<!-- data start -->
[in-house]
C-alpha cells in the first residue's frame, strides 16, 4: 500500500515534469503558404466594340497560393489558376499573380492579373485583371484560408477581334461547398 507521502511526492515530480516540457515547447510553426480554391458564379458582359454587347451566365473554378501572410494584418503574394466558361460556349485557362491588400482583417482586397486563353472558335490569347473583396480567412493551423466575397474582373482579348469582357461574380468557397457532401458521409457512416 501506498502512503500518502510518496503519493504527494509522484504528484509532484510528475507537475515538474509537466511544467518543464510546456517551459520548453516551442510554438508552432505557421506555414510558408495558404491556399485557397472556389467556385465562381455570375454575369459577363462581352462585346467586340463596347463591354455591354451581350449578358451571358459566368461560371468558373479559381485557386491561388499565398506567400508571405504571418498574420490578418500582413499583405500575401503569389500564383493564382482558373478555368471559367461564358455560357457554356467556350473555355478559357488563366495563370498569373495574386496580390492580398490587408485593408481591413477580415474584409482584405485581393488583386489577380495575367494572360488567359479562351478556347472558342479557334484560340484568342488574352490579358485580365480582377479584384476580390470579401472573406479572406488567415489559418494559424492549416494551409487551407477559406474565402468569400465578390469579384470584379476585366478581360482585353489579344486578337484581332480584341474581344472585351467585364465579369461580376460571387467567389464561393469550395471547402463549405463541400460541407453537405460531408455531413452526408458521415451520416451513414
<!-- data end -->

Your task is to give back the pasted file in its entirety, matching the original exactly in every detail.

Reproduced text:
[in-house]
C-alpha cells in the first residue's frame, strides 16, 4: 500500500515534469503558404466594340497560393489558376499573380492579373485583371484560408477581334461547398 507521502511526492515530480516540457515547447510553426480554391458564379458582359454587347451566365473554378501572410494584418503574394466558361460556349485557362491588400482583417482586397486563353472558335490569347473583396480567412493551423466575397474582373482579348469582357461574380468557397457532401458521409457512416 501506498502512503500518502510518496503519493504527494509522484504528484509532484510528475507537475515538474509537466511544467518543464510546456517551459520548453516551442510554438508552432505557421506555414510558408495558404491556399485557397472556389467556385465562381455570375454575369459577363462581352462585346467586340463596347463591354455591354451581350449578358451571358459566368461560371468558373479559381485557386491561388499565398506567400508571405504571418498574420490578418500582413499583405500575401503569389500564383493564382482558373478555368471559367461564358455560357457554356467556350473555355478559357488563366495563370498569373495574386496580390492580398490587408485593408481591413477580415474584409482584405485581393488583386489577380495575367494572360488567359479562351478556347472558342479557334484560340484568342488574352490579358485580365480582377479584384476580390470579401472573406479572406488567415489559418494559424492549416494551409487551407477559406474565402468569400465578390469579384470584379476585366478581360482585353489579344486578337484581332480584341474581344472585351467585364465579369461580376460571387467567389464561393469550395471547402463549405463541400460541407453537405460531408455531413452526408458521415451520416451513414